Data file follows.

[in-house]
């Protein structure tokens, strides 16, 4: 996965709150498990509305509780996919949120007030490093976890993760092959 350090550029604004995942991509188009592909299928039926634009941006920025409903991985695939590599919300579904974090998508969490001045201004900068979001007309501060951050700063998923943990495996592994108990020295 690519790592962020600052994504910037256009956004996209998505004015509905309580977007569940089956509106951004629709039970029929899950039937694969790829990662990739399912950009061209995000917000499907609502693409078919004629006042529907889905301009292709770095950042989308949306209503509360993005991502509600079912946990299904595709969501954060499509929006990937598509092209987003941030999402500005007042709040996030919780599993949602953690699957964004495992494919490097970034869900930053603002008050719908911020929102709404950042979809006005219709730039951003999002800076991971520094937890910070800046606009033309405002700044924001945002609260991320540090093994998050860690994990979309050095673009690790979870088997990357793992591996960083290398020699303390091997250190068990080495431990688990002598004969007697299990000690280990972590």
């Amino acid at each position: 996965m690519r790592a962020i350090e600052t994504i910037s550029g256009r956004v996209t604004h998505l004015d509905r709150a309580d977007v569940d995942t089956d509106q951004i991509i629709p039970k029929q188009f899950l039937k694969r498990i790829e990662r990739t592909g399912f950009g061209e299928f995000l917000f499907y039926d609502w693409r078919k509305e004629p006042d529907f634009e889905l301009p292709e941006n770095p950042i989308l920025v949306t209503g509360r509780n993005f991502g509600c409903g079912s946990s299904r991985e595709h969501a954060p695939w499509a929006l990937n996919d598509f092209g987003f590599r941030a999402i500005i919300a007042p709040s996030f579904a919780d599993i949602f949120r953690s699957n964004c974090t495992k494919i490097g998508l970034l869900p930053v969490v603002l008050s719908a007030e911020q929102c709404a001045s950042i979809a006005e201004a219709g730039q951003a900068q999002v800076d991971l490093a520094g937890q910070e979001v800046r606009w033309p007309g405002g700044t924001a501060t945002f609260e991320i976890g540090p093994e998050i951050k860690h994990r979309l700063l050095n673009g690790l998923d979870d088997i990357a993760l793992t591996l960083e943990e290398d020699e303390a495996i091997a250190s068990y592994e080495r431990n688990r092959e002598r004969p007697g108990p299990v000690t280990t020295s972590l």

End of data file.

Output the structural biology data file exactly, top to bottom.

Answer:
[in-house]
């Protein structure tokens, strides 16, 4: 996965709150498990509305509780996919949120007030490093976890993760092959 350090550029604004995942991509188009592909299928039926634009941006920025409903991985695939590599919300579904974090998508969490001045201004900068979001007309501060951050700063998923943990495996592994108990020295 690519790592962020600052994504910037256009956004996209998505004015509905309580977007569940089956509106951004629709039970029929899950039937694969790829990662990739399912950009061209995000917000499907609502693409078919004629006042529907889905301009292709770095950042989308949306209503509360993005991502509600079912946990299904595709969501954060499509929006990937598509092209987003941030999402500005007042709040996030919780599993949602953690699957964004495992494919490097970034869900930053603002008050719908911020929102709404950042979809006005219709730039951003999002800076991971520094937890910070800046606009033309405002700044924001945002609260991320540090093994998050860690994990979309050095673009690790979870088997990357793992591996960083290398020699303390091997250190068990080495431990688990002598004969007697299990000690280990972590």
């Amino acid at each position: 996965m690519r790592a962020i350090e600052t994504i910037s550029g256009r956004v996209t604004h998505l004015d509905r709150a309580d977007v569940d995942t089956d509106q951004i991509i629709p039970k029929q188009f899950l039937k694969r498990i790829e990662r990739t592909g399912f950009g061209e299928f995000l917000f499907y039926d609502w693409r078919k509305e004629p006042d529907f634009e889905l301009p292709e941006n770095p950042i989308l920025v949306t209503g509360r509780n993005f991502g509600c409903g079912s946990s299904r991985e595709h969501a954060p695939w499509a929006l990937n996919d598509f092209g987003f590599r941030a999402i500005i919300a007042p709040s996030f579904a919780d599993i949602f949120r953690s699957n964004c974090t495992k494919i490097g998508l970034l869900p930053v969490v603002l008050s719908a007030e911020q929102c709404a001045s950042i979809a006005e201004a219709g730039q951003a900068q999002v800076d991971l490093a520094g937890q910070e979001v800046r606009w033309p007309g405002g700044t924001a501060t945002f609260e991320i976890g540090p093994e998050i951050k860690h994990r979309l700063l050095n673009g690790l998923d979870d088997i990357a993760l793992t591996l960083e943990e290398d020699e303390a495996i091997a250190s068990y592994e080495r431990n688990r092959e002598r004969p007697g108990p299990v000690t280990t020295s972590l």